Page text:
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'We Will Not Rest': New Police Commissioner Pledges To Solve Long Island Serial Killer Case, Release 911 Calls

Rodney Harrison, the new police commissioner for Suffolk County, stated that there are “some great leads that are putting us in a great place to solve" the Long Island Serial Killer case.

Lisk Victims Pd

The new police commissioner for New York's Suffolk County is pledging to crack the Long Island Serial Killer case and he says his force is in “a great place to solve” it.

Rodney Harrison, former Chief of Department for the New York City Police Department, was confirmed as the new police commissioner for Suffolk County in December and by the end of the year already promised to target the long-unsolved case.

On New Year’s Eve, Harrison stated at a press conference that he is “making a commitment to the residents of Suffolk County as well as the family members.” 

“We will not rest until we bring those accountable to justice,” he vowed.

The commissioner said that he is bringing his expertise from the NYPD to the table so he can examine the case with fresh eyes as he announced that he conducted a walkthrough of where some of the bodies were found. Harrison also said he has made progress while meeting with homicide investigators in Suffolk who are leading the investigation.

“A lot of great work was done,” he said, adding that there are “some great leads that are putting us in a great place to solve this case.”

For more than a decade now, the identity of the elusive murderer alternately dubbed the "Long Island Serial Killer," the "Gilgo Beach Killer," and the "Craigslist Ripper" has remained a mystery. Even the true scope of the killings isn't fully clear. While police have officially linked 10 victims, whose remains were found primarily near beaches along Long Island's south shore in 2010 and 2011, to the investigation, an additional six bodies were found in the same area at around the same time. Although those other victims haven't been officially declared part of the case, theories about how those additional killings could be connected have circulated for years. Many of the victims were sex workers who advertised their services on Craigslist, hence the "Craigslist Ripper" moniker.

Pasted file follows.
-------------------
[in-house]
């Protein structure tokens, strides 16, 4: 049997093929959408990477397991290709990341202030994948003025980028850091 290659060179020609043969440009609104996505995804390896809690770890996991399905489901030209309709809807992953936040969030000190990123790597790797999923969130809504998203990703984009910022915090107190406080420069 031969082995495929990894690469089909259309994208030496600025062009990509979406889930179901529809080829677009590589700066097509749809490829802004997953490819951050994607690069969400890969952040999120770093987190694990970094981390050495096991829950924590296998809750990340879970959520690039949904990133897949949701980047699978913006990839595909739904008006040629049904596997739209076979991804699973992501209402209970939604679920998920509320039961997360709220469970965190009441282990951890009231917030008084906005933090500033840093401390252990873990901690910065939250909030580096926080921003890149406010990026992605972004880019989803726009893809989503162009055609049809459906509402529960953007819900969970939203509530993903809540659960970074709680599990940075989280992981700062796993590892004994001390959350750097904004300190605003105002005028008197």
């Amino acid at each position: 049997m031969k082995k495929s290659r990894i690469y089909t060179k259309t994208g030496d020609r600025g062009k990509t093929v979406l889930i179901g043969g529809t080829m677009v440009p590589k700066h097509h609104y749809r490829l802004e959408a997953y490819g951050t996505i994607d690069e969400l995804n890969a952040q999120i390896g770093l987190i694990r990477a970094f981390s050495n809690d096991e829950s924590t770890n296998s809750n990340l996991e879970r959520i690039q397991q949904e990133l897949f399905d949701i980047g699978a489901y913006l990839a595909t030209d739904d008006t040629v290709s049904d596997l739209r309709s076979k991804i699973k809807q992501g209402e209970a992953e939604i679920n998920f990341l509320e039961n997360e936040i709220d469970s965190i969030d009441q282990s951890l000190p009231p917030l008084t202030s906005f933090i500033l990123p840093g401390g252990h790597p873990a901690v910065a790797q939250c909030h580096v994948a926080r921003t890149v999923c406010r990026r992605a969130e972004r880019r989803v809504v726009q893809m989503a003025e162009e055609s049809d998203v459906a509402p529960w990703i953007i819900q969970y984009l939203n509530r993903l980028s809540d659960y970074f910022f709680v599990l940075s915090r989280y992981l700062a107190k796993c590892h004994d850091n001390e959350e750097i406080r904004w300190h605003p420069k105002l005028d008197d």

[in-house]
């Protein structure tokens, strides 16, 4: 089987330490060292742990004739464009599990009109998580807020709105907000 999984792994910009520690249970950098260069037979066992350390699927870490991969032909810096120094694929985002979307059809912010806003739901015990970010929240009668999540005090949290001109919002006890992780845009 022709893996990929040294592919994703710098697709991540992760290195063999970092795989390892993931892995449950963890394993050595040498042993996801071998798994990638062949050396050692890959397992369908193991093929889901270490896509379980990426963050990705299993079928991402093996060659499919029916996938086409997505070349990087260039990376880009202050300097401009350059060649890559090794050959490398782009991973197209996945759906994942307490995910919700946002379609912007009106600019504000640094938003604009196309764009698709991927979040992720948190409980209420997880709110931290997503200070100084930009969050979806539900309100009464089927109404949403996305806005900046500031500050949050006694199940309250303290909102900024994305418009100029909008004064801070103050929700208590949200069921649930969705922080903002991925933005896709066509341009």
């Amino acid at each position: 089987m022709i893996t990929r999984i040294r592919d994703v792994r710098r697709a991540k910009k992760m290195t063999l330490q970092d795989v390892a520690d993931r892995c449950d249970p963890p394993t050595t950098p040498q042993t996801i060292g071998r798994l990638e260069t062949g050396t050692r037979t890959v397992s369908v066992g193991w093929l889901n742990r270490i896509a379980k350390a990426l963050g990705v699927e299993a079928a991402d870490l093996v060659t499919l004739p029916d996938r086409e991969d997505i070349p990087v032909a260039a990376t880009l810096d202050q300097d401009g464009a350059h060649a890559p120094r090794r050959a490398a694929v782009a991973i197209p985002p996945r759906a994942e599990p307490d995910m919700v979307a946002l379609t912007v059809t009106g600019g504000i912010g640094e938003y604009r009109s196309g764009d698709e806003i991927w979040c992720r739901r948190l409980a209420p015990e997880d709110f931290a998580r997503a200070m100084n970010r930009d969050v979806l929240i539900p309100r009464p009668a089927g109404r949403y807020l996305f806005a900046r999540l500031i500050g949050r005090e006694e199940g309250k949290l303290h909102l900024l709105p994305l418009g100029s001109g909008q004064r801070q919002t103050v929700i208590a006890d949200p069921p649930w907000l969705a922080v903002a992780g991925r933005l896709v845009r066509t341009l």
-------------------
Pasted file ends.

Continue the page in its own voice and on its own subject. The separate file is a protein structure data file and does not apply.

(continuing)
Harrison has also pledged to release some 911 calls to the public which are possibly connected to the case, Newsday reports.

"I listened to the tapes yesterday," Harrison said on New Year’s Eve. "As long as it doesn't impede the investigation, I will be sharing those audiotapes to the public. But I want to make sure it doesn't hinder the investigation at all."

Emergency 911 calls related to the disappearance and death of Shannan Gilbert, have long been a source of contention in the case. A New York Appellate Division court ruled in 2020 that the Suffolk County Police Department must release 911 calls related to the disappearance of Gilbert, which her estate lawyer John Ray had been fighting to get for three and a half years.

Gilbert, 24, went missing on May 1, 2010 and the subsequent search for her led to the discovery of multiple bodies along the Long Island beachfront that police believe are tied to the Long Island Serial Killer. Despite the proximity of her remains to those other bodies, authorities have said they don't consider her death linked to LISK.

Gilbert, who had been a sex worker, made a panicked call to 911 the night she disappeared while seeing a client out on Oak Beach, Long Island. Ray previously told Oxygen.com that three other 911 calls were made that night. One call was from Gilbert's client Joseph Brewer and two were from neighbors. 

While Ray told Oxygen.com in 2020 that he is under strict court-implemented orders not to speak about the contents of the 911 tapes he has received, he said he has listened to them and calls them “extremely important and extremely interesting.” He said they reveal "many, many things that nobody knows right now" about the investigation. 

Ray told Oxygen.com on Thursday that Harrison recently reached out to him, which he views as a positive step forward.

“He told me he wants to be transparent and wants to work with me so I opened the door for that,” the lawyer stated.

Ray also noted that Suffolk Police are currently challenging him on his latest motion to get the 911 tapes released to the public; therefore he is concerned that the police may halt the release of the recordings by contending that they are part of an active investigation.

There are other efforts being made on the case as well. In October, Suffolk County District Attorney Timothy Sini told Fox News that he has directed more than $300,000 into advanced technology to analyze old phone data in hopes of tracking down the killer responsible for the murders.

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